Business / Motoring

Tax reduction boosts Q1 car sales in China

By Du Xiaoying (China Daily) Updated: 2016-04-12 07:42

Tax reduction boosts Q1 car sales in China

A tax reduction on smaller vehicles and the introduction of new models have helped a 6.8 percent growth in Chinese passenger vehicle sales in the first quarter of this year, compared with the same period in 2015, for a total of 5.64 million units, industry data showed on Monday.

Toyota Motor Corp and Ford Motor Co were the two leading automakers delivering the most vehicles to Chinese customers in the first three months, the China Passenger Car Association said.

Toyota sold 291,000 cars in the January-March period, up 28 percent year-on-year. Ford sales rose 14 percent to 314,454 vehicles during the same period.

Niu Yi, senior manager of public relations at Toyota China, told China Daily that the sales performance of its mid-sized models and compact cars such as Corolla and Levin as well as the localization of its hybrid models helped sales growth.

Data from Toyota show that its local joint venture FAW Toyota Motor sold 155,700 cars in the first three months, up 34.3 percent year-on-year while another joint venture, GAC Toyota Motor, sold 110,600 cars during the same period, with 19.7 percent leap year-on-year.

In March, Toyota sold 100,500 vehicles, a 40.6 percent year-on-year increase.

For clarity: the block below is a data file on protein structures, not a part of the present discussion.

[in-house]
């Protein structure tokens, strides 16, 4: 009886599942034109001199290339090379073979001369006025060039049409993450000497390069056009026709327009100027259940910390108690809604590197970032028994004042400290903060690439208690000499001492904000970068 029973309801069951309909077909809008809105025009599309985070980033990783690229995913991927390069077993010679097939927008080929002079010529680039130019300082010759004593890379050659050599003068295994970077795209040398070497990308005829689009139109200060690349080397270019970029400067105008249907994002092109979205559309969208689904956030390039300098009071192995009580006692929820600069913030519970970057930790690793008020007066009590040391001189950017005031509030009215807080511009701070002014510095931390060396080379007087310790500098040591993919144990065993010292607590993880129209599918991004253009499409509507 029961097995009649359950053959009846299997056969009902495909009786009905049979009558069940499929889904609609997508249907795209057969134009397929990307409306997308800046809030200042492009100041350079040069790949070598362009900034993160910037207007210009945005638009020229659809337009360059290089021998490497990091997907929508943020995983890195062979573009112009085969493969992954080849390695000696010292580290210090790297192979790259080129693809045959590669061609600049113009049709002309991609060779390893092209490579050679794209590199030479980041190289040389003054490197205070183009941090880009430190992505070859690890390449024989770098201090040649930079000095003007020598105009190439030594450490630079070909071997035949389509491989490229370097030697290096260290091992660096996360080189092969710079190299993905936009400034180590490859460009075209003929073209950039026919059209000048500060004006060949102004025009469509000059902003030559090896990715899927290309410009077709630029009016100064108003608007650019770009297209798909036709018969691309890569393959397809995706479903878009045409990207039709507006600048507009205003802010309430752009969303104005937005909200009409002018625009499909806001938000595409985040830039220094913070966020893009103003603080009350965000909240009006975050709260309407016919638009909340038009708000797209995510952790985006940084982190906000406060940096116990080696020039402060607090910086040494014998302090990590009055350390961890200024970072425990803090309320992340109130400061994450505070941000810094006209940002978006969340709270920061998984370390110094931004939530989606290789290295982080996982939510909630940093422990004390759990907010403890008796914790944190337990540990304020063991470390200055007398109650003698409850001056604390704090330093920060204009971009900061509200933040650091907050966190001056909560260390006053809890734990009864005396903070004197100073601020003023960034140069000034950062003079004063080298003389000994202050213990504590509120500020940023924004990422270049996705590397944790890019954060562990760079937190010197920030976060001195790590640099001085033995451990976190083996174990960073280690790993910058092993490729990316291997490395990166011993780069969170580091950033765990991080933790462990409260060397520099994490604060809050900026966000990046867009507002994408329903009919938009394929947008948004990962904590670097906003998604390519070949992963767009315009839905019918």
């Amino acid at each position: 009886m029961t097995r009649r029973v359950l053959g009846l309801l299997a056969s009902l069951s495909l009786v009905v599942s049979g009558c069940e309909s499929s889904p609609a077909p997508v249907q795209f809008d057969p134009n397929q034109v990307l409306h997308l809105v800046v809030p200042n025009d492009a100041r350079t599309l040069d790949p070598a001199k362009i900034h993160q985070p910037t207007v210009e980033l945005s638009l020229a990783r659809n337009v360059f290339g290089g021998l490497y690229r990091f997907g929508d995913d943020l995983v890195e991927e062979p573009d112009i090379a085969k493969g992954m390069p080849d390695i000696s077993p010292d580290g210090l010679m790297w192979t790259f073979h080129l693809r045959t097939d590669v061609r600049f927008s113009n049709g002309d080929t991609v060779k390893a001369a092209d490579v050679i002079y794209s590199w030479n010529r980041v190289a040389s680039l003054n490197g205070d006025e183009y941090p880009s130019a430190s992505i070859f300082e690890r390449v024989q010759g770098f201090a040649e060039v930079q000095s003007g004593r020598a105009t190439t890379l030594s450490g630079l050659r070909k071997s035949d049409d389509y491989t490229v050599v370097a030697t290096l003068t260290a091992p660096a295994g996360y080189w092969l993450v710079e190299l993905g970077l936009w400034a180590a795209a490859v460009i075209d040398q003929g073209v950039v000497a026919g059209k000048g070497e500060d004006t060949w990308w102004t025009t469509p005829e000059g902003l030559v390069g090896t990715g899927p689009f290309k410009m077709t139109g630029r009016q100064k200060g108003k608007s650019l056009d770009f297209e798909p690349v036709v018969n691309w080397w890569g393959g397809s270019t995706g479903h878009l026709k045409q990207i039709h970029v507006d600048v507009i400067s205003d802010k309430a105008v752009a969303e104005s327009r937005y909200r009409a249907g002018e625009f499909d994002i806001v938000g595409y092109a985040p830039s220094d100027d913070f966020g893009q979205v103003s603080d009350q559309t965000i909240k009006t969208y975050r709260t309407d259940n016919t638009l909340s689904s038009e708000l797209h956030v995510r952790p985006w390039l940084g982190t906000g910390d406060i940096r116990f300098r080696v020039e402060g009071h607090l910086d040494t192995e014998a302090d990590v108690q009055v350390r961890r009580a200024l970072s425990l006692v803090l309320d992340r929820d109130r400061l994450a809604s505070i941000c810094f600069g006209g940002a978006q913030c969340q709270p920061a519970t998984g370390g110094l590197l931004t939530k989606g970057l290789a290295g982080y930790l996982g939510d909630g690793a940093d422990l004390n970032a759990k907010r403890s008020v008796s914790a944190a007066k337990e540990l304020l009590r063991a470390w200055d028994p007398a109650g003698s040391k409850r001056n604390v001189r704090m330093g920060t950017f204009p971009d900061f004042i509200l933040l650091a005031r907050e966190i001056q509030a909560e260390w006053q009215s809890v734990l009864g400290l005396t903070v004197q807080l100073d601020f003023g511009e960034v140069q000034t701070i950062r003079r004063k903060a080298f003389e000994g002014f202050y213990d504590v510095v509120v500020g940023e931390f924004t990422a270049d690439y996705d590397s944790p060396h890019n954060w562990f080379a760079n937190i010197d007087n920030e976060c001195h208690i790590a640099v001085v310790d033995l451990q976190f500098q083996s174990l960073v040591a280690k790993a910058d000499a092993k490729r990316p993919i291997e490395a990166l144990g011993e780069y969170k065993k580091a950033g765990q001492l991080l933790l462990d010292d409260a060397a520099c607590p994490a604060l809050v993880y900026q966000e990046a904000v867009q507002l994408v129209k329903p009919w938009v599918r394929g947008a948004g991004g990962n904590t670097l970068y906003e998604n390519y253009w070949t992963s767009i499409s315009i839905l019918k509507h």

Charlie Ma from Ford China said the continued high demand for sport utility vehicles contributed to the brand's sales boost.

Its SUV sales totaled 79,964 units in the first quarter, up 38 percent from the same period last year.

Zhang Yu, managing director of Automotive Foresight (Shanghai) Co, said a tax reduction for vehicles of 1.6-liter or below, which was implemented in October, was the main reason for the sales growth in the industry.

"It is like that government advertised for the auto industry. It is very effective and the customers also saw government's support on the low emission vehicles," Zhang said.

However, the 6.8 percent growth in sales is much lower than Zhang's expectation of a 25 percent growth.

"Normally the pace of the quarter should be similar to the previous one," he said, referring to the fourth quarter of 2015 when 6.57 million vehicles were sold.

"Economic conditions in the past few months postponed customers' purchasing decision, and led to a sales drop in the luxury car segment," Zhang said, explaining the stock market rout in January and the sharp rise in real estate in February have threatened the country's middle class, who also are the major buyers of cars, especially premium cars.

In March, passenger car sales rose 7.8 percent to 1.92 million, according to the association.

Great Wall Motors Co, a leading local SUV maker, sold 233,426 vehicles in January to March, a 5.7 percent year-on-year rise.

Earlier this year, the China Association of Automobile Manufacturers forecast that the growth rate of the auto industry in 2016 would be 6 percent.

The tax reduction last year was widely viewed as the savior of the industry.


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